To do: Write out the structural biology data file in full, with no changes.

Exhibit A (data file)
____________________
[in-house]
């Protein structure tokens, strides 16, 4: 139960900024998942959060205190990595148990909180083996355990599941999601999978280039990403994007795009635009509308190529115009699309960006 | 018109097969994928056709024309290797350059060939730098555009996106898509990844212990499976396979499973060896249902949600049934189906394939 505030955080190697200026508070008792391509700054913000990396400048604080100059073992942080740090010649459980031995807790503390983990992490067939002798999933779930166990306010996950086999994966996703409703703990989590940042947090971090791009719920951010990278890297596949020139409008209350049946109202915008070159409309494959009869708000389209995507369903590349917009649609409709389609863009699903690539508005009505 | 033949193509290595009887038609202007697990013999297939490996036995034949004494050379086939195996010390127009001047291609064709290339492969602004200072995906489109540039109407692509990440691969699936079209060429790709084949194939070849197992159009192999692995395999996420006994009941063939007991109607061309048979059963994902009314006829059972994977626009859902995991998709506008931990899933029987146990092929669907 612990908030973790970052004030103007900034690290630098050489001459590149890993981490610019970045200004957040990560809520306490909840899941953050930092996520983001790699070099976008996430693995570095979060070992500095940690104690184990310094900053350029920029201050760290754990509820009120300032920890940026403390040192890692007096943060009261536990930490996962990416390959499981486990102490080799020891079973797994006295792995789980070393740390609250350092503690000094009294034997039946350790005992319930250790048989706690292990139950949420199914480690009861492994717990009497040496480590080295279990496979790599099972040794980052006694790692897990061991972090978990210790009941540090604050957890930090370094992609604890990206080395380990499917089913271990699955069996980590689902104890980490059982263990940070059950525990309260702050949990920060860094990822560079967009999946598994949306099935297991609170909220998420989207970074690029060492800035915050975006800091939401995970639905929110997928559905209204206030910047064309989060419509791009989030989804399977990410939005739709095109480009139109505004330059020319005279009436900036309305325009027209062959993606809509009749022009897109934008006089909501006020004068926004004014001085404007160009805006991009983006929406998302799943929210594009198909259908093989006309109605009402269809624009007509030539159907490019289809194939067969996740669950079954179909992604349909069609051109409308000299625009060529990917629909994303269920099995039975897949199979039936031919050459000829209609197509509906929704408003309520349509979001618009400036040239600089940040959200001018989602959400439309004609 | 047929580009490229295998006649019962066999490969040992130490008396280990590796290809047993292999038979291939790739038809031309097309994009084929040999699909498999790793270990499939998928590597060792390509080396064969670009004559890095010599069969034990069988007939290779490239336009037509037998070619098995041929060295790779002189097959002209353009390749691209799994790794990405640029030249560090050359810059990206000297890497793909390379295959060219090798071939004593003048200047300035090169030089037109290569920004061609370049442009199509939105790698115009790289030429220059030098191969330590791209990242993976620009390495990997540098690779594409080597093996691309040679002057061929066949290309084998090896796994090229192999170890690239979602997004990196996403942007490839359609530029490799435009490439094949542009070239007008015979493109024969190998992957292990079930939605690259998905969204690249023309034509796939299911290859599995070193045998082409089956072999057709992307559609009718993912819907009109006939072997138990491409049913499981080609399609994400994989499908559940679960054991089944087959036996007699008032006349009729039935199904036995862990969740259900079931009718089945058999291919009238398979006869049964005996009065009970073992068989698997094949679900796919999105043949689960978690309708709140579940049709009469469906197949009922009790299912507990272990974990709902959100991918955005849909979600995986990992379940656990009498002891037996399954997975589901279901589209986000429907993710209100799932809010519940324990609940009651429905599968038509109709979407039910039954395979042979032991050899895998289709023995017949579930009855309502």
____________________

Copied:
[in-house]
């Protein structure tokens, strides 16, 4: 139960900024998942959060205190990595148990909180083996355990599941999601999978280039990403994007795009635009509308190529115009699309960006 | 018109097969994928056709024309290797350059060939730098555009996106898509990844212990499976396979499973060896249902949600049934189906394939 505030955080190697200026508070008792391509700054913000990396400048604080100059073992942080740090010649459980031995807790503390983990992490067939002798999933779930166990306010996950086999994966996703409703703990989590940042947090971090791009719920951010990278890297596949020139409008209350049946109202915008070159409309494959009869708000389209995507369903590349917009649609409709389609863009699903690539508005009505 | 033949193509290595009887038609202007697990013999297939490996036995034949004494050379086939195996010390127009001047291609064709290339492969602004200072995906489109540039109407692509990440691969699936079209060429790709084949194939070849197992159009192999692995395999996420006994009941063939007991109607061309048979059963994902009314006829059972994977626009859902995991998709506008931990899933029987146990092929669907 612990908030973790970052004030103007900034690290630098050489001459590149890993981490610019970045200004957040990560809520306490909840899941953050930092996520983001790699070099976008996430693995570095979060070992500095940690104690184990310094900053350029920029201050760290754990509820009120300032920890940026403390040192890692007096943060009261536990930490996962990416390959499981486990102490080799020891079973797994006295792995789980070393740390609250350092503690000094009294034997039946350790005992319930250790048989706690292990139950949420199914480690009861492994717990009497040496480590080295279990496979790599099972040794980052006694790692897990061991972090978990210790009941540090604050957890930090370094992609604890990206080395380990499917089913271990699955069996980590689902104890980490059982263990940070059950525990309260702050949990920060860094990822560079967009999946598994949306099935297991609170909220998420989207970074690029060492800035915050975006800091939401995970639905929110997928559905209204206030910047064309989060419509791009989030989804399977990410939005739709095109480009139109505004330059020319005279009436900036309305325009027209062959993606809509009749022009897109934008006089909501006020004068926004004014001085404007160009805006991009983006929406998302799943929210594009198909259908093989006309109605009402269809624009007509030539159907490019289809194939067969996740669950079954179909992604349909069609051109409308000299625009060529990917629909994303269920099995039975897949199979039936031919050459000829209609197509509906929704408003309520349509979001618009400036040239600089940040959200001018989602959400439309004609 | 047929580009490229295998006649019962066999490969040992130490008396280990590796290809047993292999038979291939790739038809031309097309994009084929040999699909498999790793270990499939998928590597060792390509080396064969670009004559890095010599069969034990069988007939290779490239336009037509037998070619098995041929060295790779002189097959002209353009390749691209799994790794990405640029030249560090050359810059990206000297890497793909390379295959060219090798071939004593003048200047300035090169030089037109290569920004061609370049442009199509939105790698115009790289030429220059030098191969330590791209990242993976620009390495990997540098690779594409080597093996691309040679002057061929066949290309084998090896796994090229192999170890690239979602997004990196996403942007490839359609530029490799435009490439094949542009070239007008015979493109024969190998992957292990079930939605690259998905969204690249023309034509796939299911290859599995070193045998082409089956072999057709992307559609009718993912819907009109006939072997138990491409049913499981080609399609994400994989499908559940679960054991089944087959036996007699008032006349009729039935199904036995862990969740259900079931009718089945058999291919009238398979006869049964005996009065009970073992068989698997094949679900796919999105043949689960978690309708709140579940049709009469469906197949009922009790299912507990272990974990709902959100991918955005849909979600995986990992379940656990009498002891037996399954997975589901279901589209986000429907993710209100799932809010519940324990609940009651429905599968038509109709979407039910039954395979042979032991050899895998289709023995017949579930009855309502």